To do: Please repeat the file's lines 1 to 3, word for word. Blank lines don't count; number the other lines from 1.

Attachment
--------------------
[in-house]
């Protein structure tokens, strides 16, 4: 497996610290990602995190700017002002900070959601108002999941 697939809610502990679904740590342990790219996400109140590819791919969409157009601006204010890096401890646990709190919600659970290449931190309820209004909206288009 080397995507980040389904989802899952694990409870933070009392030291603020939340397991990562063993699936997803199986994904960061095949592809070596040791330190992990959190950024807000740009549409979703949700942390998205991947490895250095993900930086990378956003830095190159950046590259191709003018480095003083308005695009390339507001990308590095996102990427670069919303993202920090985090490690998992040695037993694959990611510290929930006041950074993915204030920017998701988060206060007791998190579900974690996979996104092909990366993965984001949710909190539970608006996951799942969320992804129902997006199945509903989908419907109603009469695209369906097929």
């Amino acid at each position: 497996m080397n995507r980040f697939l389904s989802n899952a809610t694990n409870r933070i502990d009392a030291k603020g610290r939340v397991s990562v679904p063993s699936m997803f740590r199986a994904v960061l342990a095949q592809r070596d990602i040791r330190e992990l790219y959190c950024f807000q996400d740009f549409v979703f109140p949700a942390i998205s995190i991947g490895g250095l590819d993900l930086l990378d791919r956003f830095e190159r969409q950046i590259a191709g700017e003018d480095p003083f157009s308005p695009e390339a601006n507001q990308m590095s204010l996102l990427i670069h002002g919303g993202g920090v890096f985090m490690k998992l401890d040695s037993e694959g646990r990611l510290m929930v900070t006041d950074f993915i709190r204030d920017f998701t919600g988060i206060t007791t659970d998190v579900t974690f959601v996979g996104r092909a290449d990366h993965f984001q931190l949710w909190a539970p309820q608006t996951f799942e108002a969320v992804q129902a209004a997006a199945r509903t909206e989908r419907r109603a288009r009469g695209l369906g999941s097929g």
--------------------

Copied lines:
[in-house]
């Protein structure tokens, strides 16, 4: 497996610290990602995190700017002002900070959601108002999941 697939809610502990679904740590342990790219996400109140590819791919969409157009601006204010890096401890646990709190919600659970290449931190309820209004909206288009 080397995507980040389904989802899952694990409870933070009392030291603020939340397991990562063993699936997803199986994904960061095949592809070596040791330190992990959190950024807000740009549409979703949700942390998205991947490895250095993900930086990378956003830095190159950046590259191709003018480095003083308005695009390339507001990308590095996102990427670069919303993202920090985090490690998992040695037993694959990611510290929930006041950074993915204030920017998701988060206060007791998190579900974690996979996104092909990366993965984001949710909190539970608006996951799942969320992804129902997006199945509903989908419907109603009469695209369906097929």
């Amino acid at each position: 497996m080397n995507r980040f697939l389904s989802n899952a809610t694990n409870r933070i502990d009392a030291k603020g610290r939340v397991s990562v679904p063993s699936m997803f740590r199986a994904v960061l342990a095949q592809r070596d990602i040791r330190e992990l790219y959190c950024f807000q996400d740009f549409v979703f109140p949700a942390i998205s995190i991947g490895g250095l590819d993900l930086l990378d791919r956003f830095e190159r969409q950046i590259a191709g700017e003018d480095p003083f157009s308005p695009e390339a601006n507001q990308m590095s204010l996102l990427i670069h002002g919303g993202g920090v890096f985090m490690k998992l401890d040695s037993e694959g646990r990611l510290m929930v900070t006041d950074f993915i709190r204030d920017f998701t919600g988060i206060t007791t659970d998190v579900t974690f959601v996979g996104r092909a290449d990366h993965f984001q931190l949710w909190a539970p309820q608006t996951f799942e108002a969320v992804q129902a209004a997006a199945r509903t909206e989908r419907r109603a288009r009469g695209l369906g999941s097929g």